08 February 2019
Valença do Minho, the last
stop in Portugal along
the camino to Santiago
This has become a two-country, or two-city break, staying Porto in northern Portugal, but travelling north across the border into Spain on Wednesday [6 February 2019] and continuing along the pilgrim route to visit Santiago de Compostela.
Before crossing the border between Portugal and Spain, I stopped for breakfast at the border town of Valença do Minho, where the two countries are separated only by the Minho river. This is as far north in Portugal as you can travel by train and it is set in the lush Minho region, surrounded by craggy mountains and wide rivers, with the Minho River forming the natural border with Spain.
It was a foggy morning, and in this peaceful, rustic setting it was hard to imagine how this was once a significant military posting, repelling successive onslaughts from Spanish and French armies.
Valença sits on top of a hill, about 25 km inland from the Atlantic, and is surrounded by defensive walls that have survived as a visible testimony to its key strategic position ever since Roman times.
Valença was of extreme significance during the Middle Ages, with its commanding hilltop view across the border. But this was also along the pilgrim route, and was a stopping point on the on the pilgrims route along the camino to the shrine of Saint James the Apostle at Santiago de Compostela.
But Valença dates back to Roman times, and a Roman milestone inside the fortress dates from the 1st century AD. The inscription reads:
Ti[berius] Claudius Caesar Aug[ustus] Germanicus Pontifex Max[imus]. Imp[erator] V Co[n]s[ul] III, Trib[unicia] Potest[ate] III. P[ater] P[atriae] Braca[ra] XLII.
In other words, it marks 42 Roman miles (62 km) on the road from Braga to Tui and the Emperor Claudius ordered its construction when the Via IV of Antonine was rebuilt.
For a short time in the early morning mist, we strolled through the town’s narrow streets and compact squares as we explored the labyrinth of fortifications, submerged passages and jutting watchtowers, and tried to catch a view from the Baluarte Do Carmo (Carmo Bulwark) across the Rio Minho to the Spanish fortified town of Tui on the opposite bank.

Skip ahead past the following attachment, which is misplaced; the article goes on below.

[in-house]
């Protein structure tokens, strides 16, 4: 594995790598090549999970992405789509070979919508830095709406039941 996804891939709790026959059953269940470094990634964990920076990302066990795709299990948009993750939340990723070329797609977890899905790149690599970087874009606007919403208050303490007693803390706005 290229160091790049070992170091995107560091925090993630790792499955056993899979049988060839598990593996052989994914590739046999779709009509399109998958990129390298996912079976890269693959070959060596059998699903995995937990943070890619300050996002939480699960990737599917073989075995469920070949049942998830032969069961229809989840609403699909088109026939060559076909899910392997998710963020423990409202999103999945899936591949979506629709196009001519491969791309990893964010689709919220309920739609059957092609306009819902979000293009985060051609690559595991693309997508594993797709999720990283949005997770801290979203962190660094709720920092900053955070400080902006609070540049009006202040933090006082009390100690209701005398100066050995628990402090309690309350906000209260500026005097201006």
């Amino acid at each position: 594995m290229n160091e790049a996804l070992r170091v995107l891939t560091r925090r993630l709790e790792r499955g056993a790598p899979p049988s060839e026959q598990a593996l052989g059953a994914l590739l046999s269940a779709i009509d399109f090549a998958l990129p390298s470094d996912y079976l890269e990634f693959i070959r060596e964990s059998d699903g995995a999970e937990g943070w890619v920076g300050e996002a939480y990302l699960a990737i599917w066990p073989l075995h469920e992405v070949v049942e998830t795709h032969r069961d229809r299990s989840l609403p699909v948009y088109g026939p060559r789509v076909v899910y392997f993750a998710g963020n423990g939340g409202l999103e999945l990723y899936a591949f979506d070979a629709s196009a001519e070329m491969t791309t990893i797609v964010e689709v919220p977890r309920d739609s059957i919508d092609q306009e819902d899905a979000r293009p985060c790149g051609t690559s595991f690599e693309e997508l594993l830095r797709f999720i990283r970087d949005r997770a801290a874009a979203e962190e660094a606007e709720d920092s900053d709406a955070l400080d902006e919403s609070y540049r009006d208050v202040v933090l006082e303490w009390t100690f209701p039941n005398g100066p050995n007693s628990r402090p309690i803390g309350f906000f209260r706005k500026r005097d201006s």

As a stop on the camino, it came as no surprise to find many churches, chapels and religious sites religious sites inside Valença, along with elegant townhouses built in the past by prosperous merchant families.
The local patron saint is São Teotónio, the first Portuguese saint. He was born in Ganfei, near Valença, and was the confessor of King Afonso Henriques.
The churches and religious monuments include the Colegiada de Santo Estêvão Church and the Santa Maria dos Anjos Church, both dating from the 13th century, the 16th century Misericórdia Church, the 17th century Church of the Bom Jesus, and the chapels dedicated to São Sebastião and Nossa Senhora da Saúde.
The Romanesque Igreja de Santo Estêvão, dedicated to Saint Stephen, was rebuilt in the 18th century. The church holds a unique painting of the Virgin Mary feeding the Christ Child, and several panels representing scenes in the life of Saint Stephen.
The Church of Saint Mary of the Angels, a Romanesque church built in the 12th century, has eye-catching decorations and ceiling.
The town is dominated by the Fortaleza, which is one of the most impressive fortifications in northern Portugal. This is an impressive fortress with two concentric walls, two towers and many layers of battlements, bastions and hidden tunnels.
The fortress and its two towers and double walls were rebuilt in the 17th and 18th centuries by Louis XIV’s military engineer, Sébastien Le Prestre de Vauban (1633-1707), who also refortified the Palace of the Kings of Majorca in Perpignan and rebuilt the Fort de Salses, or the Forteresse de Salses, a massive Catalan fortress near Perpignan, and both of which I visited last year [May 2018].
Along the north wall, several old cannons are well maintained in their original positions, pointing north to the river and Spain as reminders of their original purpose.
Portugal and Spain agreed in 1879 to build a road and rail bridge crossing the border. The bridge was inspired by Alexandre Gustave Eiffel (1832-1932). The bridge is still in use although a new bridge was built south-west of the older one in recent years.
Today, the centre of the town has cobbled and stone-paved narrow streets with traditional small shops specialising in hand-made products, including gold, linen, weaving, ceramics and pottery.
Valença has a population of 14,127 (2011) and has been a city officially since 2009. Outside the walls, the new areas include social facilities, schools, a stadium and sports centre, a health care centre, a municipal market and a swimming pool.
Today, the Spanish invasion takes a different form, with bargain-hunting Spanish tourists flocking to Valença city to buy cheap clothes, textiles and linen products. But it was too early in the year for tourists in any large numbers … and I was heading in the other direction, north along the pilgrims’ route towards Santiago de Compostela. On a pilgrim’s way, borders – hard or soft – fade away and become meaningless.